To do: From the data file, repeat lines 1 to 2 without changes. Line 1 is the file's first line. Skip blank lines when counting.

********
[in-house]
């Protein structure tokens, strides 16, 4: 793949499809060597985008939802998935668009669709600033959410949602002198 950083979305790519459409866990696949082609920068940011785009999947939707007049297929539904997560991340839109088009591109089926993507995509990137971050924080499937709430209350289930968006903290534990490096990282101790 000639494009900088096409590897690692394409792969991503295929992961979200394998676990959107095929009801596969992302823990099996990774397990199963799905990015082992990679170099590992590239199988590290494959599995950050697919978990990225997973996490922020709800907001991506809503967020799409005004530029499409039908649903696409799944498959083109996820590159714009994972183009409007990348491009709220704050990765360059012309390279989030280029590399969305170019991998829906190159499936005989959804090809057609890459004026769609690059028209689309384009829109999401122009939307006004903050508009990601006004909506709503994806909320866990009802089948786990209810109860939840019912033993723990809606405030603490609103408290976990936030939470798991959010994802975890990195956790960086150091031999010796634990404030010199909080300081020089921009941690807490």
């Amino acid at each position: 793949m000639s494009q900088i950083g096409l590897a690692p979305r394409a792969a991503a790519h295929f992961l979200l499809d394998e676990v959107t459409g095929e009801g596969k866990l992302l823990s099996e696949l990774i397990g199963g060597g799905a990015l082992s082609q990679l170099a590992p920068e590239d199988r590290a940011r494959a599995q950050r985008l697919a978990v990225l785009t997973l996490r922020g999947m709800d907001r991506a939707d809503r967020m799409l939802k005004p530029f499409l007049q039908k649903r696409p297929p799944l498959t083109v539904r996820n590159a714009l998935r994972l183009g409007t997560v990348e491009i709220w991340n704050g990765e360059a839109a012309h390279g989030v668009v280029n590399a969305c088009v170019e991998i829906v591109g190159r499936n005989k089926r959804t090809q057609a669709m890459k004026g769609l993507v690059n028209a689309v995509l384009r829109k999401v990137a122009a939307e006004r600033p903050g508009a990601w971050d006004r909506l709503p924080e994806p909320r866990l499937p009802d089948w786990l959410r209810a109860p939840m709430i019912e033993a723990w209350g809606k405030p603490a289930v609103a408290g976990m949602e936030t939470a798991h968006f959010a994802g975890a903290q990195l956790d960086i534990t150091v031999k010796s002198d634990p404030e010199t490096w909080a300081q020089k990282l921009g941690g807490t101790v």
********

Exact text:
[in-house]
């Protein structure tokens, strides 16, 4: 793949499809060597985008939802998935668009669709600033959410949602002198 950083979305790519459409866990696949082609920068940011785009999947939707007049297929539904997560991340839109088009591109089926993507995509990137971050924080499937709430209350289930968006903290534990490096990282101790 000639494009900088096409590897690692394409792969991503295929992961979200394998676990959107095929009801596969992302823990099996990774397990199963799905990015082992990679170099590992590239199988590290494959599995950050697919978990990225997973996490922020709800907001991506809503967020799409005004530029499409039908649903696409799944498959083109996820590159714009994972183009409007990348491009709220704050990765360059012309390279989030280029590399969305170019991998829906190159499936005989959804090809057609890459004026769609690059028209689309384009829109999401122009939307006004903050508009990601006004909506709503994806909320866990009802089948786990209810109860939840019912033993723990809606405030603490609103408290976990936030939470798991959010994802975890990195956790960086150091031999010796634990404030010199909080300081020089921009941690807490």